More than 90 people died after a boat carrying migrants sank on July 1 in the waters off of Zarzis, a Tunisian town located on the border with Libya. While some local authorities in Tunisia have refused to deal with the dead, a group of Red Crescent volunteershave been working to bury the victims and record their details if ever their families should come looking for them.

The boat set off from Zouara, Libya before sinking not far from the Tunisian coast. Only three people survived. A further 90 people drowned, most of them from sub-Saharan Africa. In the wake of the disaster, volunteers have been working to bury the dead on Tunisian soil, even as some local authorities have refused to allocate space for the bodies to be buried.

The town of Zarzis is one of the few municipalities that has agreed to work with the Red Crescent to host the burials.

Mongi Thameur, the governor of nearby Gabès, told French magazine Jeune Afrique that the town didn’t have enough space for these bodies and that grave sites were reserved for locals, first and foremost.

Chamseddine Marzoug, a volunteer with the Red Crescent in Zarzis, has been running a cemetery of the unknowns for the past 12 years where he buries the bodies that wash up on the beaches in eastern Tunisian. Unfortunately, that cemetery has run out of space.

The Red Crescent launched an online petition to raise enough money to buy land for new cemetery. The people who died in the July 1st shipwreck are being buried in this new site.

« We collected DNA in the hopes that, one day, they can be identified »

Mongi Slim, the head of the Red Crescent in the Medénine region, has been supervising these burials.

We follow a careful procedure for these burials. We bring the bodies to the morgue. Then, they are taken to the hospital where DNA samples are taken. Then, the bodies are brought to the new cemetery, where we bury them.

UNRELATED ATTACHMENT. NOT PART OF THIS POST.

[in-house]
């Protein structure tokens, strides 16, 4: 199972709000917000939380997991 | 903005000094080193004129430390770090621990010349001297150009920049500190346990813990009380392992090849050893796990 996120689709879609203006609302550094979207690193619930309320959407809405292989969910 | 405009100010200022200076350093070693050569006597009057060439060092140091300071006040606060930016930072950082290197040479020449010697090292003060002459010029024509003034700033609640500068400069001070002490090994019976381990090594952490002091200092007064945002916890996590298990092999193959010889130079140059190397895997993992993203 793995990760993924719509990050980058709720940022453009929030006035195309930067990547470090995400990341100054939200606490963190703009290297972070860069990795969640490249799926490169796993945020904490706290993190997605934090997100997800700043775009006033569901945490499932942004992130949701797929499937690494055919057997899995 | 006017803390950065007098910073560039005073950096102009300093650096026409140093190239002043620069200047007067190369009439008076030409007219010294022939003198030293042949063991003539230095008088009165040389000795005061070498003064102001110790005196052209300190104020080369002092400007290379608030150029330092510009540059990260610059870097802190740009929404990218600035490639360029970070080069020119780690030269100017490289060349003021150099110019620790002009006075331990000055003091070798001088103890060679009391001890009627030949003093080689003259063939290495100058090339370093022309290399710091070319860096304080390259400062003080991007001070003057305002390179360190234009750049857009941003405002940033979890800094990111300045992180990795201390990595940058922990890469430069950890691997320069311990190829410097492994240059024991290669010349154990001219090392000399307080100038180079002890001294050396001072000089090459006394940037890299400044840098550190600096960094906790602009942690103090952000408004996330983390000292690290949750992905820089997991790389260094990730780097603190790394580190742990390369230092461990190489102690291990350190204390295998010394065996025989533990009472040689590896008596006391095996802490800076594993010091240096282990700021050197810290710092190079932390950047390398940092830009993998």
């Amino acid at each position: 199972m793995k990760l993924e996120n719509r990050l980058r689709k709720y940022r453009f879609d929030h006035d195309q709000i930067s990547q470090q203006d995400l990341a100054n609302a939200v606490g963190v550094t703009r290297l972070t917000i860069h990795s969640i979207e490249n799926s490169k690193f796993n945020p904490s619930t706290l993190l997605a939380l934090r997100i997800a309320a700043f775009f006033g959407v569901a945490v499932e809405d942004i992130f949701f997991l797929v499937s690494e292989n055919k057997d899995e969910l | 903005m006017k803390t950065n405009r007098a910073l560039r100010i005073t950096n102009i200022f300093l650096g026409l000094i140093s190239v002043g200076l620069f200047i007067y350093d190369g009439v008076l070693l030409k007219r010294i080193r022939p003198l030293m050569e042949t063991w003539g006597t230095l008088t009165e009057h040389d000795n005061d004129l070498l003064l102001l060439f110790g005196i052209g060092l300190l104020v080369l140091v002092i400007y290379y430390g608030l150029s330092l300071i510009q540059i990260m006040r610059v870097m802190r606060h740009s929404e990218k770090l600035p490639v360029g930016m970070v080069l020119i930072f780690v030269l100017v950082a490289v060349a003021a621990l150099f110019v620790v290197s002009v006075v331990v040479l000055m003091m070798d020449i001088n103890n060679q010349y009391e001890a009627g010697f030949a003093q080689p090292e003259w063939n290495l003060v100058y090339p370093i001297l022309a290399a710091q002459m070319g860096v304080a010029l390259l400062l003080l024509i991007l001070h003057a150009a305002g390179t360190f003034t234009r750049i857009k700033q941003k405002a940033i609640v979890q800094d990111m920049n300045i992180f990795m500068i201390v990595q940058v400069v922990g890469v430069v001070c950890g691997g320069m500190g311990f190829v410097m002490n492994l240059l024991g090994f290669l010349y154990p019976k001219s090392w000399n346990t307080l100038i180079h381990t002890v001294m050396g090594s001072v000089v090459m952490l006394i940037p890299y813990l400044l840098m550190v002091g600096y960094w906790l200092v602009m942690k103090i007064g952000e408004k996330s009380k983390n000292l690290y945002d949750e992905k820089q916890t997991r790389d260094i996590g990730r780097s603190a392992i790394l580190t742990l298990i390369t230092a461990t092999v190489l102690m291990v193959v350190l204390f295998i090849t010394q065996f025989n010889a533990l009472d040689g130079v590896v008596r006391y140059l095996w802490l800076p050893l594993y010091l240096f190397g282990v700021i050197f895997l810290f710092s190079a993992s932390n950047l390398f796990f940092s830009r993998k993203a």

The dead are buried in this trench, separated by bricks. (Photo by Chaâla Madji) .

The cemetery is located on a plot of land that measures about 2,500m², on the outskirts of Zarzis. Photos of the cemetery shared on social media sparked an outcry when some NGOs accused the city of Zarzis of burying migrants in a mass grave.

Slim said it's not like that.

 

Yes, we do bury the bodies in a trench, but we separate them by bricks. They not not stacked one on top of another. Moreover, each grave is marked with a little sign saying when the burial took place and a number corresponding to the DNA sample.

For the time being, we haven’t had any families come to collect the body of a loved one. It is very rare for familles from sub-Saharan Africa to come looking for information about missing family members. But we collect samples in the hope that they can be identified one day.

Each grave is marked with a number corresponding with the DNA sample.

Burial of a person who drowned at sea.

Many towns in Tunisia say they don’t have the resources to bury migrants who die at sea. Actually, there are very little resources in Tunisia for dealing with any aspect of the migrant crisis. The country has very few rescue boats. And the situation is getting worse as some countries in Europe, including Italy, are no longer allowing NGO rescue boats to dock.

The number of migrants coming to Tunisia is on the rise, especially as the Libyan conflict gets worse. According to the UN agency, the International Organisation for Migration (IOM), 463 people have been rescued from the waters off of Tunisia since the start of 2019.